• Emergency Kit - Prepare your vehicle for anything.  Hoping for the best isn’t an effective strategy.  Have your car tuned up before you leave home, and stock it with everything you might possibly need along the wayA first-aid kit
  • A car emergency kit, complete with any potential repair needs and a fire extinguisher
  • Enough non-perishable food, drinks, water, and sanitary items to last several days (in case you’re stranded)
  • Cold-weather gear
  • Entertainment items (again, in case you’re stranded)
  • Your cellphone (preferably equipped with GPS), chargers, and up-to-date maps (cellphones don’t always work)

Once you’re packed, remember to fill the gas tank, and try to follow a route that offers access to quick, easy refills.

Get your rest.  Drowsy drivers are dangerous drivers — and not just to themselves.  Coffee may be an effective pick-me-up in the morning, but it shouldn’t be used as a remedy for driving fatigue.  If your eyelids are drooping well before your next planned stop, find a place to pull over for a nap; sleeping in your car is far preferable to (and much more affordable than) waking up in a hospital room.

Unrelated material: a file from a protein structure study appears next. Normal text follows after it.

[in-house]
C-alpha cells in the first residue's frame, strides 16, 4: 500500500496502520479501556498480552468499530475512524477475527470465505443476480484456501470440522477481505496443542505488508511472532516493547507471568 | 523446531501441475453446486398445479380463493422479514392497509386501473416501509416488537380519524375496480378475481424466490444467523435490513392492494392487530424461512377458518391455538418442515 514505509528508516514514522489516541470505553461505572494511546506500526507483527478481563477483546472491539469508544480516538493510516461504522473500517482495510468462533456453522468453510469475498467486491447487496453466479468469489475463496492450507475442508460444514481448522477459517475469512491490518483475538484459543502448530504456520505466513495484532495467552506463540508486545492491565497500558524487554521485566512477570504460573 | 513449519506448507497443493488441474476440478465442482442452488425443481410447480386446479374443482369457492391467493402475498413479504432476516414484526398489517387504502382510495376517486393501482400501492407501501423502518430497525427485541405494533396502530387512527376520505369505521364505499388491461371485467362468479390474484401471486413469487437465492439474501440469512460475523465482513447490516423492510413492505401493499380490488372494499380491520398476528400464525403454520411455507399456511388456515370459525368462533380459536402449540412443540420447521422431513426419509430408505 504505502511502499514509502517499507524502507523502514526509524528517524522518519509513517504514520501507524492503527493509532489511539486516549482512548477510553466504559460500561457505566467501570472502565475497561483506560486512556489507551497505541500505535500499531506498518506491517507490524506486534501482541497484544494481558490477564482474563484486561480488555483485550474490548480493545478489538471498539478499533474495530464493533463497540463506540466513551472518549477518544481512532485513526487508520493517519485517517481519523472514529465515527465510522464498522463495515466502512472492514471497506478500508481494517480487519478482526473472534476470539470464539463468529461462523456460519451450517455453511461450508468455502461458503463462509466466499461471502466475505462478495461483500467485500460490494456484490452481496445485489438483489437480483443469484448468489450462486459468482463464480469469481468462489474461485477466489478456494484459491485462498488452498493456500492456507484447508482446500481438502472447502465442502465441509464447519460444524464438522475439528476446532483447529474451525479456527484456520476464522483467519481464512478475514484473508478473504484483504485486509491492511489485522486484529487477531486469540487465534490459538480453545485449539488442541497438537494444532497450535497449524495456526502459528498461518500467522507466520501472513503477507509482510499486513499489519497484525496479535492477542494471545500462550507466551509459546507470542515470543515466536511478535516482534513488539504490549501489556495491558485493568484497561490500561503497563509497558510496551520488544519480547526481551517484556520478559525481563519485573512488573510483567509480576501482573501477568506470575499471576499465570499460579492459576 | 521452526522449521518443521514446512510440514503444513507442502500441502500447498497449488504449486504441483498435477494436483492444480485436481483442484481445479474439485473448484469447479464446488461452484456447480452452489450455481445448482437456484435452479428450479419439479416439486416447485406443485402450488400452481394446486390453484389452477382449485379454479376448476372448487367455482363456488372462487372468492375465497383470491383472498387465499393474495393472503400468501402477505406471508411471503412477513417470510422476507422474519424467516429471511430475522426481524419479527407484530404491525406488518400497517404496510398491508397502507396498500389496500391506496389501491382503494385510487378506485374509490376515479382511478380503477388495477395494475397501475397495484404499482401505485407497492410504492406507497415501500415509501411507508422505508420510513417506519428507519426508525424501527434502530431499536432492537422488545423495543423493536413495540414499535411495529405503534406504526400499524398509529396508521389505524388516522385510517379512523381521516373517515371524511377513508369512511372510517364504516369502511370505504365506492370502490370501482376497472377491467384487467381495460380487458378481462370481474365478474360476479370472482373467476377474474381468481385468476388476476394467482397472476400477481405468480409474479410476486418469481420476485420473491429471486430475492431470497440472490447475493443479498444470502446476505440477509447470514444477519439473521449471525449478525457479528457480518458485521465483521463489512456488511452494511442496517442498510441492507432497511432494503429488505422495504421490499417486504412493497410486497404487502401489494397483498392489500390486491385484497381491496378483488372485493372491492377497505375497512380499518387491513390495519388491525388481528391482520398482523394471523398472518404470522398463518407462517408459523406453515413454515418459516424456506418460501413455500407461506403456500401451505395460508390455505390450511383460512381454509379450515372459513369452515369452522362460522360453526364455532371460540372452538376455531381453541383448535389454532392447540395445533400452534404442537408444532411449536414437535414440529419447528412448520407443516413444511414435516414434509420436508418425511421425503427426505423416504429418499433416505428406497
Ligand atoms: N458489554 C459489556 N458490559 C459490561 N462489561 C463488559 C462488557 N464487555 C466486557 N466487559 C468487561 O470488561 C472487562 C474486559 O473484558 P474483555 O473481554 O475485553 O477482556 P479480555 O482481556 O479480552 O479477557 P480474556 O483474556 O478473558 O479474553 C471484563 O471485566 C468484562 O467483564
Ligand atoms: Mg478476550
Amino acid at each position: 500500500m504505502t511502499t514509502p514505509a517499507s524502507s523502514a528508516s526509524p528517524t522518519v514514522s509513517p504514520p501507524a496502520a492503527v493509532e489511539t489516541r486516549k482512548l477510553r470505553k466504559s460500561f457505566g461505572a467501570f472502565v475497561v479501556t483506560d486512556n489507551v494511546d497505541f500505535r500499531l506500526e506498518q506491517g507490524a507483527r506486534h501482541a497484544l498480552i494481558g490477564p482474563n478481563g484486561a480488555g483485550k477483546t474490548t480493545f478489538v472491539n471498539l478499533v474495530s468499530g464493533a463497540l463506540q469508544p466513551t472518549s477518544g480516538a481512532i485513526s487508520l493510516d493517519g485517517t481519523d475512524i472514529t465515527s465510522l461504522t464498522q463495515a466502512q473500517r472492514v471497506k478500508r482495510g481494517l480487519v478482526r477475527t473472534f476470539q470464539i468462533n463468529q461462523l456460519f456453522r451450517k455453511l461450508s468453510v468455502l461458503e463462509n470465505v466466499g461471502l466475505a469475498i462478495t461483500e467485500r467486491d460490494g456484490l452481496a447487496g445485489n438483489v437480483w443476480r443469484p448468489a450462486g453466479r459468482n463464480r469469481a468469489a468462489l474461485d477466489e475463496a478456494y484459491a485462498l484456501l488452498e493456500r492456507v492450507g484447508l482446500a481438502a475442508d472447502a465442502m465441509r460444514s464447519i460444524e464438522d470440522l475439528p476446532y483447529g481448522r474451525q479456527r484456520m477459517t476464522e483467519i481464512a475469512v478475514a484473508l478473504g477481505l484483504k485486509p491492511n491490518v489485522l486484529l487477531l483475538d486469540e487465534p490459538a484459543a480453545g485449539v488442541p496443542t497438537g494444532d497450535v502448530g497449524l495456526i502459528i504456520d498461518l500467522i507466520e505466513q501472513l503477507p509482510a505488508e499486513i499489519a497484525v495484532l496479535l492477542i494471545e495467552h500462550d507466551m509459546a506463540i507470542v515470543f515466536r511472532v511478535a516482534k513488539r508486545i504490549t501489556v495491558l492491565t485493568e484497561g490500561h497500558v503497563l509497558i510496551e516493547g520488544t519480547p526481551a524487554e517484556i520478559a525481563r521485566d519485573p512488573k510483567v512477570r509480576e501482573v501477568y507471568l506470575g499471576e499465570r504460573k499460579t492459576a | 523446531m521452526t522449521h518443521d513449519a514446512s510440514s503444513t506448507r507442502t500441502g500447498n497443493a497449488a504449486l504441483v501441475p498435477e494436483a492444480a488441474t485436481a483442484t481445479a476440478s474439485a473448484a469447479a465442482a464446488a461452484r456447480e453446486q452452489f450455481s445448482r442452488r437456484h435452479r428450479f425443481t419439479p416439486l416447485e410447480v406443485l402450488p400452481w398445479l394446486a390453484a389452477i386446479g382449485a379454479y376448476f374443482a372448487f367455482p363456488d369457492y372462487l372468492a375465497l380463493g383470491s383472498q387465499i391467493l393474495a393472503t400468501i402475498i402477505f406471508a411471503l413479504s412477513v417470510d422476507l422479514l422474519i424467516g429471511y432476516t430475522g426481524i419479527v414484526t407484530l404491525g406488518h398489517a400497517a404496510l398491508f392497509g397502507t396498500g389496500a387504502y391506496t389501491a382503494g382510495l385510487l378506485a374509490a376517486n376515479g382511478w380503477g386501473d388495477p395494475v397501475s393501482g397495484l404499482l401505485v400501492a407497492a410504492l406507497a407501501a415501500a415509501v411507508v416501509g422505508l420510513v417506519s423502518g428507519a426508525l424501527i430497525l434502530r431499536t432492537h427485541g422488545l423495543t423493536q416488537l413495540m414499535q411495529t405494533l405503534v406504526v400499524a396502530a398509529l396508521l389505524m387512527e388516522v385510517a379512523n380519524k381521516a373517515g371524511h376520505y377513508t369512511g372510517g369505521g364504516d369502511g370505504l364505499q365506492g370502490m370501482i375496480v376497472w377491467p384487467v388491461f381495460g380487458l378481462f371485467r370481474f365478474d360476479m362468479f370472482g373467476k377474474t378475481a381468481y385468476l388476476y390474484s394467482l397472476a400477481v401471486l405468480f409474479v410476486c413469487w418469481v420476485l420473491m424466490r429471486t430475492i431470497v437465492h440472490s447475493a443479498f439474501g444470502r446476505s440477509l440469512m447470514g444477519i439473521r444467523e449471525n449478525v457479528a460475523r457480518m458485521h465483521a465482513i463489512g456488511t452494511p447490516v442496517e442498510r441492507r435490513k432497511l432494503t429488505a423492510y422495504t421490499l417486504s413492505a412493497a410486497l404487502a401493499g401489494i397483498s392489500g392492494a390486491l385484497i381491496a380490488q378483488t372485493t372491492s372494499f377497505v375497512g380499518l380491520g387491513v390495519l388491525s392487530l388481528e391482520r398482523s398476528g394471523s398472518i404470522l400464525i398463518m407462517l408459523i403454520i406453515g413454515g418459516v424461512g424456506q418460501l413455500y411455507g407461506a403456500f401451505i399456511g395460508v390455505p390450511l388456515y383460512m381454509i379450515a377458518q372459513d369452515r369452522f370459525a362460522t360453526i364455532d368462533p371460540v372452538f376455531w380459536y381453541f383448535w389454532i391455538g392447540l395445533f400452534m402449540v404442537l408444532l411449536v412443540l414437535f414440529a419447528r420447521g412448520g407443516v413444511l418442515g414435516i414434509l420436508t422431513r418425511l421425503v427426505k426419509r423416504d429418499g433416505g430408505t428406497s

Drive safely.  In inclement weather, safe driving means driving slowly, keeping your headlights on, maintaining more distance between your car and other vehicles, braking early and slowly, forgoing cruise control, and taking every precaution.

Hitting the open road can be quite rewarding — and/or just plain fun.  To enhance your enjoyment, make car and hotel reservations through Travel Plus:  You’ll earn 5% cash back on bookings and rebates on travel perks.  Happy trails!